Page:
Because a lot of things that pissed off the proto-rebels were for the benefit of the colonies Great Britain had recently taken from France, and there wasn't any sense of community between the two groups.
Quebec was largely French, and what wasn't French had come from GB recently, which was very much not the case with Massachusetts et al. Thus, there was little cultural connection, and much less discontent with the tyrannical colonial overlords, since GB was also a lot nicer to Quebec in terms of actual representative government.
The Quebec Act of 1774 pretty much solidified the divide; the British and French legal systems were given equal weight in Quebec, tithes to the Catholic Church became mandatory, and the province expanded east to Labrador and west to the Ohio and Mississippi rivers. The last part was the worst, since it meant the thirteen colonies couldn't settle there themselves. Quebeckers very much liked this, but Ben Franklin organized the first Continental Congress largely in response to the Intolerable Acts, of which this was the fifth and last.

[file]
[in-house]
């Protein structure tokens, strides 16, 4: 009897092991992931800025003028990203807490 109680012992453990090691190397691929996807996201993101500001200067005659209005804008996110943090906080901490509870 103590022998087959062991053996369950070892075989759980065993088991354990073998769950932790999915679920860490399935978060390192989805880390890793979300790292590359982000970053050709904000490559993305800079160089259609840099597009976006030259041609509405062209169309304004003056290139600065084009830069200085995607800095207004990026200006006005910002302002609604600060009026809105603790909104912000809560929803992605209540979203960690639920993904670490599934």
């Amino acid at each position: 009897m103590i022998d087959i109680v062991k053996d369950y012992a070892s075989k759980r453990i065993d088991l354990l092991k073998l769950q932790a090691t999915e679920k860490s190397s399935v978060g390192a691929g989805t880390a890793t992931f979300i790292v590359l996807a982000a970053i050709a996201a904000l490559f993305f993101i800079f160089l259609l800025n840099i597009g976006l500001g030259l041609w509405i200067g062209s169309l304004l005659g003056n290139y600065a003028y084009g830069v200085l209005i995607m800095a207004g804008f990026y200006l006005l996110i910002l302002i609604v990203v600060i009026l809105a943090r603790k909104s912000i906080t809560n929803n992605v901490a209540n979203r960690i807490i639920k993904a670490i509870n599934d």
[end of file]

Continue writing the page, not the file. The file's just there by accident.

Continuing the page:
Relations between Quebec and the United Colonies went downhill from there, and in 1775 American armies invaded Quebec, taking Montreal but being halted at Quebec City; once the British navy came in the spring, they fell back. In Nova Scotia, privateers raided small outposts, and any chance of bringing the Canadian colonies into the American fold disintegrated with the New England sympathies burned and robbed.
Once the war began, Canadian settlers were also the sole traders with England in the New World, which boosted their economy nicely, and British forces ensured the safety of fur transportation. Plenty of pro-British colonists in the rebellious provinces moved to Canada, moving the popular sentiments of both regions further apart.
So, Canadians didn't join the Revolutionary War because they didn't have good reason to do so, and plenty of reason to stay with the Crown. This isn't to say that the people of the former French colonies particularly liked Great Britain, but the Americans were a lot less appealing, especially once the raiding and invading started. The Continental Congress mostly liked Canada okay, despite the religious and cultural divide, inviting the province to join in the Articles of Confederation (which accepted Canada as a member if it ratified the Articles), which never happened; there were no such special accommodations in the Constitution.